As part of Rights and Wrongs, challenging the 19th Amendment Centennial Celebration, I want to express legacies of inequity and exclusion stories that coexisted with a considerable expansion of rights for some with the passage of the 19th Amendment 100 years ago. My two works on display, Hall of Fame: Homes of Augusta T. Chissell and Margaret Briggs Gregory Hawkins and "Survival is Survival, Not Just a Walk Through the Rain," are commentaries on the low recognition and preservation of Black women's suffrage history. Many grassroots organizing for voting rights happened due to Black women's intersectional-awareness and productivity, often shunned by white feminist suffrage organizers.
A Statement for Hall of Fame: Homes of Augusta T. Chissell and Margaret Briggs Gregory Hawkins
In the artwork, the neighboring homes next to the abandoned building in West Baltimore, on Druid Hill Avenue, belonged to Augusta T. Chissell (1880-1973) and Margaret Briggs Gregory Hawkins (1877-1969), two Black suffragettes, grassroots organizers who lived in Baltimore City. They fought for the intersectional and comprehensive passage of the 19th Amendment at a time when "women's rights" often meant only white women's rights. They advocated for Black women to gain the right to vote, know the power and responsibility of a vote, and increase voter registration among Black communities, hosting gatherings in their homes, nearby churches, and other facilities.
Like other parts of West Baltimore, Druid Hill Avenue is full of abandoned buildings, ghost facades, and empty interiors of past domestic life and industry. Abandoned buildings are weathered skins of West Baltimore, once owned and occupied by an attractive, Black culture, locally thriving instead of surviving. Old West Baltimore is a nationally recognized and historic district, primarily uplifted by African Americans since the 1890s. Since Jim Crow, Baltimore's local officials began drawing invisible lines systematically, street by street, to shut out Black Baltimore from its favored white spaces. They connected dark skin to insignificance with mass media and systematically segregated maps and significantly small memorial placks. Somehow Black people did more than endure –– they became self-sustaining. They could not wait for their city's government to help them. I celebrate the passage of Black excellence, a power that passed and continues to move through West Baltimore, once recognized as a mecca for Black entertainment, entrepreneurship, political influence, fashion, and community-focused, grassroots organizing.
A Statement for "Survival is Survival, Not Just a Walk Through the Rain."
I created and named this artwork to address two of the many injustices placed on Black women in America: (1) the denial of their impact on reforming this nation's voting rights and (2) the isolation they endured while advancing equal rights for everyone in and beyond their respective communities. Black women fought for themselves when no one else would; they took the hard path to get things done, even if the process happened slowly. In this piece, a Black woman stands alone, surrounded by a hostile, white space, contemplating her next move, pulling from her resolve to keep moving forward. A quote from American author Audre Lorde (1934 - 1992), a feminist, womanist, librarian, and civil rights activist, inspired the title.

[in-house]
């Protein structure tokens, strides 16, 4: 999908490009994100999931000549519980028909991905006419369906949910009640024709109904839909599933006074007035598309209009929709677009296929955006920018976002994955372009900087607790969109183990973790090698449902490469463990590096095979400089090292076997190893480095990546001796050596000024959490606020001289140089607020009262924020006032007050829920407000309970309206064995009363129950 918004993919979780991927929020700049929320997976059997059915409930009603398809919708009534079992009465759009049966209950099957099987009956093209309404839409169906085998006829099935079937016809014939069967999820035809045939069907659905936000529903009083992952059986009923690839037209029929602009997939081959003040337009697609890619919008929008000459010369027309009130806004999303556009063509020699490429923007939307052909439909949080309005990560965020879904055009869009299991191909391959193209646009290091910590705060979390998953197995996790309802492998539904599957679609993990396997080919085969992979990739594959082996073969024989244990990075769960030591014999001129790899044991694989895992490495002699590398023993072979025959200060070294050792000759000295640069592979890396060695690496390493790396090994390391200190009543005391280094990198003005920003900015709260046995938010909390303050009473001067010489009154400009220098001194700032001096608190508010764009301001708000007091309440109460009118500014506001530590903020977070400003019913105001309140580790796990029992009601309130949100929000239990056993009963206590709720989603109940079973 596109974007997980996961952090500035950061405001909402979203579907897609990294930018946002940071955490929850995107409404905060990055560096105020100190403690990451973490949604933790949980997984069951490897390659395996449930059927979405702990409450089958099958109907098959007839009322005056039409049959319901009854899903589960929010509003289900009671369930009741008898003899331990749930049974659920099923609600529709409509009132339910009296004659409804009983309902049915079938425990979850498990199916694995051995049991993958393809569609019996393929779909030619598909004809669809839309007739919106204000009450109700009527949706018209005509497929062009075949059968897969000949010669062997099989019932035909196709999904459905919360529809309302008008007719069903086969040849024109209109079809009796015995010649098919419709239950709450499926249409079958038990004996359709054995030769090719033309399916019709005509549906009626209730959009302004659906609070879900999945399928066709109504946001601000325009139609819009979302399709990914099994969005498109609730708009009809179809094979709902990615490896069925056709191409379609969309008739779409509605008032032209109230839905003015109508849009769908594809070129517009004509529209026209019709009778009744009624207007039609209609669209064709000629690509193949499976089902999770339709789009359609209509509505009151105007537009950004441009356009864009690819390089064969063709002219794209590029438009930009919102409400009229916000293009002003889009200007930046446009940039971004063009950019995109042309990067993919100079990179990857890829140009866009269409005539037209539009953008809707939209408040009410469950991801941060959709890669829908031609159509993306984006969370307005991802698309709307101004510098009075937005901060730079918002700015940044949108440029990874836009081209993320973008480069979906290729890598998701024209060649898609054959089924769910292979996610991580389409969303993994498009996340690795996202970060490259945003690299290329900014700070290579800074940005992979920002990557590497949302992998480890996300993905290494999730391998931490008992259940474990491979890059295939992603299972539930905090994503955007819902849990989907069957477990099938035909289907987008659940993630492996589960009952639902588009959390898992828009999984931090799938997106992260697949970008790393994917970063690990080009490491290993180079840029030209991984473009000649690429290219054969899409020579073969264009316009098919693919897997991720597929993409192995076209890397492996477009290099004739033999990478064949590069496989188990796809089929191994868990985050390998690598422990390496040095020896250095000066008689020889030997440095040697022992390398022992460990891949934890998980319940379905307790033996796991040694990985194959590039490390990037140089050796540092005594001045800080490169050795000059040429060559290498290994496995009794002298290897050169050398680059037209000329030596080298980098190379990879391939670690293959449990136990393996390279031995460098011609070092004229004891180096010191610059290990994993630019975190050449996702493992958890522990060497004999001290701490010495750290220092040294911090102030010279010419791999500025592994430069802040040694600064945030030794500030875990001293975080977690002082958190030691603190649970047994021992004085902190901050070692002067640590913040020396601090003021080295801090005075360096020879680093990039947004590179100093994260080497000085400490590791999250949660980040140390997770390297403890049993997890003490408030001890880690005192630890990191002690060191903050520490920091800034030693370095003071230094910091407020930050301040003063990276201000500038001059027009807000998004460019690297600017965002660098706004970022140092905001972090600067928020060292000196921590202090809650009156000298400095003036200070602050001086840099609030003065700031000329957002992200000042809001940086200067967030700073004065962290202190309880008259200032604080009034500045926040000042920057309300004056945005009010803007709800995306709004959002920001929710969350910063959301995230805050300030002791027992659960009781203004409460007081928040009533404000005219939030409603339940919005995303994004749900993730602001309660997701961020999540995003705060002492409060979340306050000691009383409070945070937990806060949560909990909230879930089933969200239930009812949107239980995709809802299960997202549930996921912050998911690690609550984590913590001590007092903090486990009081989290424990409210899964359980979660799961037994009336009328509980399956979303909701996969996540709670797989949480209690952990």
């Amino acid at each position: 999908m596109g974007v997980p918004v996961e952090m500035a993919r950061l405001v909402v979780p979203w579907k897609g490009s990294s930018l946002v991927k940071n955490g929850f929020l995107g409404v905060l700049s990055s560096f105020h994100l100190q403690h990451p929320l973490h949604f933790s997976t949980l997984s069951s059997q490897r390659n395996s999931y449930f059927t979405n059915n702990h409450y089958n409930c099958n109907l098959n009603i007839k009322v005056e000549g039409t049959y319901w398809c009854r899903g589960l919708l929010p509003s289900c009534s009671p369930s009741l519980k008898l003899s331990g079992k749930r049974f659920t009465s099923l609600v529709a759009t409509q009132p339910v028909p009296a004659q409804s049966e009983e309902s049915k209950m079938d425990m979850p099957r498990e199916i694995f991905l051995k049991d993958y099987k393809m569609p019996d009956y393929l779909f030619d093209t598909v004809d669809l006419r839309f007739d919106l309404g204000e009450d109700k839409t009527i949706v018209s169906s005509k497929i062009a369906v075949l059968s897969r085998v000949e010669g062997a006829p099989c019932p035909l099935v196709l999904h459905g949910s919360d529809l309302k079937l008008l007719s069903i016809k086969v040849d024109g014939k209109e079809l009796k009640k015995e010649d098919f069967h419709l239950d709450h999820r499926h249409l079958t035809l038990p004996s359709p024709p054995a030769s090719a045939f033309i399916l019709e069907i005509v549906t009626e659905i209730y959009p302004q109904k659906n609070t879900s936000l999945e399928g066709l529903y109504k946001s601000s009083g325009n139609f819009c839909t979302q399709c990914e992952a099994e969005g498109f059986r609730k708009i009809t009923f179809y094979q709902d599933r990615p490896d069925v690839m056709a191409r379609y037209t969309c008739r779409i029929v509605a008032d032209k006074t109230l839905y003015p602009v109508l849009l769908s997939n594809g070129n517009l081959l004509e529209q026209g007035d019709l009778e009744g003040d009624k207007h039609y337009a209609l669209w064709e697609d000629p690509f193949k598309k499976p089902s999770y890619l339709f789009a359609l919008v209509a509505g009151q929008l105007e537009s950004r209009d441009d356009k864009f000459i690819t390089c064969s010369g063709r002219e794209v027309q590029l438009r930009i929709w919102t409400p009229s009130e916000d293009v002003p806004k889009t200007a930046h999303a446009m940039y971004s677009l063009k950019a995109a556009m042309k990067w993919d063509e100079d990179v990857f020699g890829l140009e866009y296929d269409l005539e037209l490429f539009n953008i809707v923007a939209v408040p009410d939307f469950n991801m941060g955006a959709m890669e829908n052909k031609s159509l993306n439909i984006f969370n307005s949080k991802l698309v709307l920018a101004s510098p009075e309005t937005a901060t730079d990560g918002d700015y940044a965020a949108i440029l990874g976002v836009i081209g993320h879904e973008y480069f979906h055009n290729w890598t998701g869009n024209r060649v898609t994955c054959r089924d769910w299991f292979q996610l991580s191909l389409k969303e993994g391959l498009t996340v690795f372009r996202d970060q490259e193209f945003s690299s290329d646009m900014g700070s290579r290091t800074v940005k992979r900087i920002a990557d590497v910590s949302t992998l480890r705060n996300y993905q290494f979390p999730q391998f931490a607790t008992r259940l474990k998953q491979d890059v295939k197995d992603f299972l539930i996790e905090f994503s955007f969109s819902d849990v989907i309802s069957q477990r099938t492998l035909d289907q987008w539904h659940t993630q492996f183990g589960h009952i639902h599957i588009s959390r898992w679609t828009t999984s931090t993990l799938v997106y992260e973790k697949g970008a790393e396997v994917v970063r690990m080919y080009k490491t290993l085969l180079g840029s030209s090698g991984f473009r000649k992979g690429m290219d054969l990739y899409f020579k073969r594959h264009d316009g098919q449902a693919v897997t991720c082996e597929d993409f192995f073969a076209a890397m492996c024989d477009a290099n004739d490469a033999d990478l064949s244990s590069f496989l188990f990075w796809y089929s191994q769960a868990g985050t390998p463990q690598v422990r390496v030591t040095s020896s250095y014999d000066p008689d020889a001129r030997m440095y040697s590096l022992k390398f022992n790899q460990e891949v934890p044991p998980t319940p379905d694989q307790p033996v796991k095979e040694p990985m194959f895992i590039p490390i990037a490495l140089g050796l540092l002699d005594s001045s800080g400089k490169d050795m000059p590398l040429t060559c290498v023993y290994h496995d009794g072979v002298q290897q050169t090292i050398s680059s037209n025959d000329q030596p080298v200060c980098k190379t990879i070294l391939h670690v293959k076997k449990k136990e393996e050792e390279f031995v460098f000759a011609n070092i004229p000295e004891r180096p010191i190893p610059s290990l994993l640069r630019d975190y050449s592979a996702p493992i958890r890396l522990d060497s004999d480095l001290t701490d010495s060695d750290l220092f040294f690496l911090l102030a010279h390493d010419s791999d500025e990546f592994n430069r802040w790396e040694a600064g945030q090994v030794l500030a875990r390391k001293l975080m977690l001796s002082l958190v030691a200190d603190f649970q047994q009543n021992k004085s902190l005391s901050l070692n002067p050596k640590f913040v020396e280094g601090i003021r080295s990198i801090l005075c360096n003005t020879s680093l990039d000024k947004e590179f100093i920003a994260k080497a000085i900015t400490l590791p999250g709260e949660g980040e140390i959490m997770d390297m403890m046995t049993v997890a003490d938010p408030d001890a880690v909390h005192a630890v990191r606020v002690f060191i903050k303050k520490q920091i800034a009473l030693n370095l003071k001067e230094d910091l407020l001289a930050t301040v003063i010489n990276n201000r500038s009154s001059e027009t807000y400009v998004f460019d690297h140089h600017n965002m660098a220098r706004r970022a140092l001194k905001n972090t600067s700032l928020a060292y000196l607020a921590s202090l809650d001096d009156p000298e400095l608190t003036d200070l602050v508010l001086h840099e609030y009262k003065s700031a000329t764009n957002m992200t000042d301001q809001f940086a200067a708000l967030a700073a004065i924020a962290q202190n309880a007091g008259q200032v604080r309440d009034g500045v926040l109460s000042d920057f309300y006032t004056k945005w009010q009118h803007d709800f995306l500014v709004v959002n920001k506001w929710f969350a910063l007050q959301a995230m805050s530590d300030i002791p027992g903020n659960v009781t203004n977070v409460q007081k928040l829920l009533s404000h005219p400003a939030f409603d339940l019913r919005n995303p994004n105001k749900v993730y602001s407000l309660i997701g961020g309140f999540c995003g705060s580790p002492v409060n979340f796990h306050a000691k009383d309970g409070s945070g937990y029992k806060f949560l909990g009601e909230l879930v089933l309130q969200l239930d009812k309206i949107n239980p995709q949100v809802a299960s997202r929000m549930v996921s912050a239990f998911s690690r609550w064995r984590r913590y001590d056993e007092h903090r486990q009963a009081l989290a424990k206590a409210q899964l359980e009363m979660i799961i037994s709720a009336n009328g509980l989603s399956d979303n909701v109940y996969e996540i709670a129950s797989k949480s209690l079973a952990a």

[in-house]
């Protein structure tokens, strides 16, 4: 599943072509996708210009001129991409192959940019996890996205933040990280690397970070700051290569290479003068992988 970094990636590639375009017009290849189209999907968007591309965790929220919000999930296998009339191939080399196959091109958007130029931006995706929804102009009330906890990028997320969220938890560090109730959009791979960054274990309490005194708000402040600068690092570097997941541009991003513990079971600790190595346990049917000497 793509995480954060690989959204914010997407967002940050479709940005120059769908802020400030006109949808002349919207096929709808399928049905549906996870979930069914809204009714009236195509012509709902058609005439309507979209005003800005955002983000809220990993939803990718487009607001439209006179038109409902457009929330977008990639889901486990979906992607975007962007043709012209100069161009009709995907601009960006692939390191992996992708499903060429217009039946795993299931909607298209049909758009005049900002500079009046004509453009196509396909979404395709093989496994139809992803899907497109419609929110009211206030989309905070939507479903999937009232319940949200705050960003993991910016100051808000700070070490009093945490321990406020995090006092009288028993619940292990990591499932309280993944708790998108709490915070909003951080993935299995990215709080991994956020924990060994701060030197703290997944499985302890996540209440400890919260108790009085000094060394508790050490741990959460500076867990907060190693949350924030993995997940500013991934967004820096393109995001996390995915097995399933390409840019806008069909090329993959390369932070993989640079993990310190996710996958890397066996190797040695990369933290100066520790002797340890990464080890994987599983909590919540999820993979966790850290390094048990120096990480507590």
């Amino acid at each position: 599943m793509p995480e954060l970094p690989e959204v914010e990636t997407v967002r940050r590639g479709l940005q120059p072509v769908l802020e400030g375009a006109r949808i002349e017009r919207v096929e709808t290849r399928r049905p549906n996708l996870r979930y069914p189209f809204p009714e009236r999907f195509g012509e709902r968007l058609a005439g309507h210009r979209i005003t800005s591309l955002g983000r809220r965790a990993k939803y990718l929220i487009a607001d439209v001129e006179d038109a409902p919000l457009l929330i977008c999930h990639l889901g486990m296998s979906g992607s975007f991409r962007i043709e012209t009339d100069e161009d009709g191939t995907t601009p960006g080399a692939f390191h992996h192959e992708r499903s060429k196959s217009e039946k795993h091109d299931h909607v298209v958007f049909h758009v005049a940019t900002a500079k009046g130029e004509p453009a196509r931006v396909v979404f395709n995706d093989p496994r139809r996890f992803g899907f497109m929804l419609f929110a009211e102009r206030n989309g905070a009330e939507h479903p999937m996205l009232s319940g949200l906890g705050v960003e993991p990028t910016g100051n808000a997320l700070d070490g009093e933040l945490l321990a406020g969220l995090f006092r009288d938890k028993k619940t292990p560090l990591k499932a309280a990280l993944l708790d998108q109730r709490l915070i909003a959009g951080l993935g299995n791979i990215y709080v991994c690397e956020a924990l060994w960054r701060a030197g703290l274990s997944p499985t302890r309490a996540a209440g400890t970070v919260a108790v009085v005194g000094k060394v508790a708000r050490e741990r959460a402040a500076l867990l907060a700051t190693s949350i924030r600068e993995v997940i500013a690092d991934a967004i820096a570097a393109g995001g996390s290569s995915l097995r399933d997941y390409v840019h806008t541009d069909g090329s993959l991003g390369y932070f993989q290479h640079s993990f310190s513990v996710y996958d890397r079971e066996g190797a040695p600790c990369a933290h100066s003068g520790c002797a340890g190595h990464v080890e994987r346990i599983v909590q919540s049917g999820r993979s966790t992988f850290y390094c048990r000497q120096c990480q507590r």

Process as Metaphor
I aim to create illustrative mixed media paintings of people caught within, and absent from, real, site-specific places in distress. I also place individuals in and out of hard-edged black and white zones with occasional vignettes, all used as a metaphor for segregation, defiance, and loss. My work embodies a unique strength expounded by the oppressed. A power manifested in resilient peoples, determined to resist erasure and break free of master narratives.
Hall of Fame: Homes of Augusta T. Chissell and Margaret Briggs Gregory Hawkins
Acrylic, charcoal, and digital print on wood panel
"Survival is Survival, Not Just a Walk Through the Rain."
Acrylic, digital print on canvas on wood panel
MCKINLEY WALLACE III
McKinley Wallace III is a mixed-media painter whose art depicts strength expounded by the oppressed and an educator dedicated to cultivating people-oriented environments that foster inclusive community building and high-quality learning.
His studio work has obtained both local and national attention, including solo exhibitions at MICA, Jubilee Arts, Baltimore Polytechnic Institute, Creative Alliance, and Gallery CA as well as group shows at De Buck Gallery, Baltimore Office of Promotion & The Arts, Eubie Blake National Jazz Institute and Cultural Center, Arlington Art Center, Maryland Art Place, Main Line Art Center, ArtReach Gallery at THEARC, Connersmith Gallery, Gallery B, Towson University, Terrault Gallery, Maryland Hall for the Creative Arts, Waller Gallery, Palazzo dei Cartelloni in Florence, Italy, and Interlochen Center of the Arts. Wallace has worked as a teaching artist with Access Art Inc. Baltimore Youth Arts, and Interlochen Center for the Arts.
He earned a BFA from Maryland Institute College of Art and has held fellowships with the MICA Office of Community Engagement, Young Audiences Arts for Learning Maryland, and Greater Baltimore Cultural Alliance.
In 2019, Wallace was awarded a Maryland State Arts Council’s Individual Artist Award, Bethesda Painting Award, and Betsy Meyer Memorial Award.